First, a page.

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Custom translations

How to customize existing translations with Loco Translate

Many people install Loco Translate to change existing translations to something they like better. To avoid disappointment observe this very important rule:

DO NOT edit translation files that have already been installed.

Files installed by WordPress can be modified or deleted by WordPress. If you make changes to system translations you may find that your hard work disappears overnight. There are ways to protect these files, but we recommend you use the following method instead.

Override translations in your own custom files

In this example we'll make some changes to the installed translations of the Twenty Seventeen theme. You can navigate to this theme by following the side bar and selecting it from the list: Loco Translate > Themes > Twenty Seventeen. You'll see something like this if you have at least one language installed:

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A couple of things to notice here:

  1. Our existing file shows "System" under the "Folder" column. That means it lives in a location that is managed by WordPress updates.
  2. There's a link that says "Create template". This tells us that Twenty Seventeen doesn't have one. We can get around this as you'll see.

Advanced users might want to create a template, but there's a quicker way that will work well in this situation. Because we already have a valid set of translations we can just click "Copy". Hover over the language icon and the file menu will appear as shown above.

You can copy any language as long as your files are valid. They should all contain the same English source strings.

Choosing where to save the custom file

Clicking "Copy" brings us to the screen for adding a new language, except we will select the same language even though a file already exists. It's OK to have two copies of the same language. You'll see why in a moment.

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Here are the important options to choose on this screen:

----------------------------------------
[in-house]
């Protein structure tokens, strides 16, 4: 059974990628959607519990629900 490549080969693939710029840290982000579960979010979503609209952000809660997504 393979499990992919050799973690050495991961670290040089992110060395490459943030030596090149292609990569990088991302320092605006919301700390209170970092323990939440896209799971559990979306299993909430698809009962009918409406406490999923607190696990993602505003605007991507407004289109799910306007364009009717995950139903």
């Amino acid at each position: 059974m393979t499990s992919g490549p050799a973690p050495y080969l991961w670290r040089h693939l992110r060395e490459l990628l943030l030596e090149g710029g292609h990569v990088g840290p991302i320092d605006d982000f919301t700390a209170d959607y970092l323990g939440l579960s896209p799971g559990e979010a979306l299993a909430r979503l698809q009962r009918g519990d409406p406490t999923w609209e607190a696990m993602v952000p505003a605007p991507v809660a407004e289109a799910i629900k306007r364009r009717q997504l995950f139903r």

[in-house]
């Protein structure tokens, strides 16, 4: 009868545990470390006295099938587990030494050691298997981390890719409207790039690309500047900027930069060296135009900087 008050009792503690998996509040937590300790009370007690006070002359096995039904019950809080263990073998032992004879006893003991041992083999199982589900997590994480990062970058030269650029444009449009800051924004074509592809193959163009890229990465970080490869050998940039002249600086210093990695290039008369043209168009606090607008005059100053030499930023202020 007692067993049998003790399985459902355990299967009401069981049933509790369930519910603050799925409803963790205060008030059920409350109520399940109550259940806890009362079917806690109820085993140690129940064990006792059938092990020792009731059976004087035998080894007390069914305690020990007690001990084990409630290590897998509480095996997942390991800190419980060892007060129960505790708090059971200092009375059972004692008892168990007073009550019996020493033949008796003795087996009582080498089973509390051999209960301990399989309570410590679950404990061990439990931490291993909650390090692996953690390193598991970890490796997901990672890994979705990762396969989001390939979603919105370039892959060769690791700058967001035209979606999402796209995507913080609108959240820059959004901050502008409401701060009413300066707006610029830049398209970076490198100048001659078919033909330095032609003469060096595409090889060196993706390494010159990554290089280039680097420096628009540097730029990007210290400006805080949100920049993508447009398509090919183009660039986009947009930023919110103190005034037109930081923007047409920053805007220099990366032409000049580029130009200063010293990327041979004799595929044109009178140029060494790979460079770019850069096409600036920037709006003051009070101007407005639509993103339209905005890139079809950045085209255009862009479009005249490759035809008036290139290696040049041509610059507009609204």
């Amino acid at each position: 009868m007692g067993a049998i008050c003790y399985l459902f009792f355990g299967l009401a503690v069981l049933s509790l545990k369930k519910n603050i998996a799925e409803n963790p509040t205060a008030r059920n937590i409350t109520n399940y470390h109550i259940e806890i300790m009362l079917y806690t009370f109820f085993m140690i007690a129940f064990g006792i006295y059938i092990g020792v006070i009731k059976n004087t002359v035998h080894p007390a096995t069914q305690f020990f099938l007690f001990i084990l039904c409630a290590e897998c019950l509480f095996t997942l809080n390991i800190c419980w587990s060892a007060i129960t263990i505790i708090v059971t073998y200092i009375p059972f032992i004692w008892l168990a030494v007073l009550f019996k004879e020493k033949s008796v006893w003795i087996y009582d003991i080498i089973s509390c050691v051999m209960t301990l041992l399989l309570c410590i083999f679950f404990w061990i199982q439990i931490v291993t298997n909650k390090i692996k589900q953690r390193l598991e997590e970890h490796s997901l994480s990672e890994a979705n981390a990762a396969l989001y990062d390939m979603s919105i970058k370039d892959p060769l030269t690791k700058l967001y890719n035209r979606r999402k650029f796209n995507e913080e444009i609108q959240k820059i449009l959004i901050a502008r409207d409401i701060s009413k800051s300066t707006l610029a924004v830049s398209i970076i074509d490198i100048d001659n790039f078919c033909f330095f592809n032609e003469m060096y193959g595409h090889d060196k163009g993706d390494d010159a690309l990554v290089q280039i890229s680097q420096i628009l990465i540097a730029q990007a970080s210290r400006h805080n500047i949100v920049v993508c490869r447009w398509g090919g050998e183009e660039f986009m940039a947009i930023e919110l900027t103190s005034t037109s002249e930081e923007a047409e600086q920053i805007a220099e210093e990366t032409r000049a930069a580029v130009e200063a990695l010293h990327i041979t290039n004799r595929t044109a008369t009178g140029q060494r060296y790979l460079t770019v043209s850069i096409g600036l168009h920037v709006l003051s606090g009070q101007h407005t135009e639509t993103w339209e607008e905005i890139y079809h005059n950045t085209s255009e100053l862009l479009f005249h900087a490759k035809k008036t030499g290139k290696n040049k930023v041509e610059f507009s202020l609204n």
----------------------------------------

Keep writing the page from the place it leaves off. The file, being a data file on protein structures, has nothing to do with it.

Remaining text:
• Select the "Custom" file location
    A file already exists under "System" and we don't want to save our file inside the theme because we're not the "Author". The "Custom" folder under languages/loco is safe from WordPress updates. (Note all paths are relative to wp-content)

  • Just copy English source strings
    It's not necessary to duplicate all the translations into your file. Any original text you don't override will still be used as a fallback.

  • Use "<language>" as template when running Sync
    This tells Loco Translate to use the original file to detect any changes in the theme's available strings. Effectively the system translations file will fill the role of the missing POT file.

With these options selected you can click "Start translating" and make any custom translations you wish in the Loco Translate editor. These will be safely held in your own custom file which WordPress should not touch during system updates. Your list of translations will now show the new file as follows:

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You'll notice that your file is listed as "Custom" under the "Folder column, and in addition to the "System" version. Both files will be loaded, but your custom strings will override. See our note about loading order for more on that topic.

Our example shows only 1% translated because that's all we customized. If you'd selected "copy target translations" in the options this would show 100%. You'd also have larger file, so we recommend you don't.

Theme updates

When WordPress updates the theme in future you may find your translations no longer correspond to the English text in the theme. Loco Translate won't automatically fix this for you, so when you know the theme has been updated you'll have to update your custom translations manually.

WordPress should automatically update the original System translations whenever it updates the theme, but check that's working before proceeding with the next step. You can download them yourself if you need to.

Now open your custom translations in the editor and click the "Sync" button. If any of the source strings have changed you'll see a summary like "2 new strings added. 1 obsolete string removed". Nothing will be saved yet, but the editor will be updated with the new changes. Make any changes you need to and click "Save".

A note about the custom folder

Loco Translate's "Custom" folder is located at wp-content/languages/loco. It works for this example because Twenty Seventeen is set up correctly and loads translation files using the proper WordPress functions. We can't say the same for every theme and plugin ever written. If your files don't load from this location, please see this FAQ.

A note about commercial products

If you're translating a commercial product you'll probably find that installed translations show up as "Author" (meaning that they're shipped by the vendor). These can be copied in the same way as the System files described above, but please note that we can't offer any help troubleshooting commercial products if the above steps don't work. The most likely cause is that the product isn't internationalized to WordPress standards.

See also